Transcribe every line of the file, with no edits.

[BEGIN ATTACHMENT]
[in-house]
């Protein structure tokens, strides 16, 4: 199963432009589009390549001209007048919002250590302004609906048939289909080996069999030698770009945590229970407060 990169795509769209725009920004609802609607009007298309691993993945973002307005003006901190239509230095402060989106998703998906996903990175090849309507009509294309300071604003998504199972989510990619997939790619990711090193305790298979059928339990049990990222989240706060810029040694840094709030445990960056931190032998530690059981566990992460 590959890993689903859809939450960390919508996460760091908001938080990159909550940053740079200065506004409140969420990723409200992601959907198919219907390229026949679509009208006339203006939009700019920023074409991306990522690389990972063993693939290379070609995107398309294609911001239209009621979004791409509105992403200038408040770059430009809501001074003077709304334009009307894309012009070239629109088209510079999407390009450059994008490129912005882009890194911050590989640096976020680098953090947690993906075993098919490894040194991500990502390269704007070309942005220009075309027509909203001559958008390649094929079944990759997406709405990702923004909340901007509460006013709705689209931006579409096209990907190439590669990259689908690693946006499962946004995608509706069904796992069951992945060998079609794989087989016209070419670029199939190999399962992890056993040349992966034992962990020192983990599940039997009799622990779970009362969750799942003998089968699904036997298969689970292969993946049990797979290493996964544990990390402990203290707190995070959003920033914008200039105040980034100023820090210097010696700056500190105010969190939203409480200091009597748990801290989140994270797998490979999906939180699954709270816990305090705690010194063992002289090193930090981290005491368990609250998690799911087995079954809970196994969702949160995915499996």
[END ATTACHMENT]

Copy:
[in-house]
């Protein structure tokens, strides 16, 4: 199963432009589009390549001209007048919002250590302004609906048939289909080996069999030698770009945590229970407060 990169795509769209725009920004609802609607009007298309691993993945973002307005003006901190239509230095402060989106998703998906996903990175090849309507009509294309300071604003998504199972989510990619997939790619990711090193305790298979059928339990049990990222989240706060810029040694840094709030445990960056931190032998530690059981566990992460 590959890993689903859809939450960390919508996460760091908001938080990159909550940053740079200065506004409140969420990723409200992601959907198919219907390229026949679509009208006339203006939009700019920023074409991306990522690389990972063993693939290379070609995107398309294609911001239209009621979004791409509105992403200038408040770059430009809501001074003077709304334009009307894309012009070239629109088209510079999407390009450059994008490129912005882009890194911050590989640096976020680098953090947690993906075993098919490894040194991500990502390269704007070309942005220009075309027509909203001559958008390649094929079944990759997406709405990702923004909340901007509460006013709705689209931006579409096209990907190439590669990259689908690693946006499962946004995608509706069904796992069951992945060998079609794989087989016209070419670029199939190999399962992890056993040349992966034992962990020192983990599940039997009799622990779970009362969750799942003998089968699904036997298969689970292969993946049990797979290493996964544990990390402990203290707190995070959003920033914008200039105040980034100023820090210097010696700056500190105010969190939203409480200091009597748990801290989140994270797998490979999906939180699954709270816990305090705690010194063992002289090193930090981290005491368990609250998690799911087995079954809970196994969702949160995915499996």